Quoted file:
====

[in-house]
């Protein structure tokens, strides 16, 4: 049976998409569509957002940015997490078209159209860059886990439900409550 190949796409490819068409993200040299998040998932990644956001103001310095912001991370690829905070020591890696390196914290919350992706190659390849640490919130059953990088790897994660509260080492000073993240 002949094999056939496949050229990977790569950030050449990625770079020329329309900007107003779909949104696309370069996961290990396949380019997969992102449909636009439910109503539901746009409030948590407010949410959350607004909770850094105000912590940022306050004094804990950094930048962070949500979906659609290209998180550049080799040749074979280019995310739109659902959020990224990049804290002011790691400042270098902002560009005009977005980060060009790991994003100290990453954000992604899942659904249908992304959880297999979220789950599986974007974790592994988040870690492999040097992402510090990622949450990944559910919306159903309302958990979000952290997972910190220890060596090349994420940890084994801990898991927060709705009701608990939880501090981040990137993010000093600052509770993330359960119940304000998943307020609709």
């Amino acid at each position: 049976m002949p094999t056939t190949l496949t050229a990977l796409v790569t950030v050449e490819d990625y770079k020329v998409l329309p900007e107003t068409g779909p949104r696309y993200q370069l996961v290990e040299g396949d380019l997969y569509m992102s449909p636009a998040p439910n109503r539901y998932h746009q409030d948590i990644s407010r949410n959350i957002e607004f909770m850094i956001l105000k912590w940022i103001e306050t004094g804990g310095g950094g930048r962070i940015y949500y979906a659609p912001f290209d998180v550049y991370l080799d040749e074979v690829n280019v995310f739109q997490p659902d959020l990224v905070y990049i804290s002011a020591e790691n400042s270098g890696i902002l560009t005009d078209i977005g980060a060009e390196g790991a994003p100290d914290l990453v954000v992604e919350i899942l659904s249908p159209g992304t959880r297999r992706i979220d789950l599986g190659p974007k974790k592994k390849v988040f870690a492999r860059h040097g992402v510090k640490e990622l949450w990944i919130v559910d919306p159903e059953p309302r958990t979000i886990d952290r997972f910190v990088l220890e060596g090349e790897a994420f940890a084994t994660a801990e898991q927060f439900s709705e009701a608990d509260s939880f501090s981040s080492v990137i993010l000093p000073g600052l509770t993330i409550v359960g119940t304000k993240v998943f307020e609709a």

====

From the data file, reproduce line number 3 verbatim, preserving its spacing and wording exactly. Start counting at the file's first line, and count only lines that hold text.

């Amino acid at each position: 049976m002949p094999t056939t190949l496949t050229a990977l796409v790569t950030v050449e490819d990625y770079k020329v998409l329309p900007e107003t068409g779909p949104r696309y993200q370069l996961v290990e040299g396949d380019l997969y569509m992102s449909p636009a998040p439910n109503r539901y998932h746009q409030d948590i990644s407010r949410n959350i957002e607004f909770m850094i956001l105000k912590w940022i103001e306050t004094g804990g310095g950094g930048r962070i940015y949500y979906a659609p912001f290209d998180v550049y991370l080799d040749e074979v690829n280019v995310f739109q997490p659902d959020l990224v905070y990049i804290s002011a020591e790691n400042s270098g890696i902002l560009t005009d078209i977005g980060a060009e390196g790991a994003p100290d914290l990453v954000v992604e919350i899942l659904s249908p159209g992304t959880r297999r992706i979220d789950l599986g190659p974007k974790k592994k390849v988040f870690a492999r860059h040097g992402v510090k640490e990622l949450w990944i919130v559910d919306p159903e059953p309302r958990t979000i886990d952290r997972f910190v990088l220890e060596g090349e790897a994420f940890a084994t994660a801990e898991q927060f439900s709705e009701a608990d509260s939880f501090s981040s080492v990137i993010l000093p000073g600052l509770t993330i409550v359960g119940t304000k993240v998943f307020e609709a």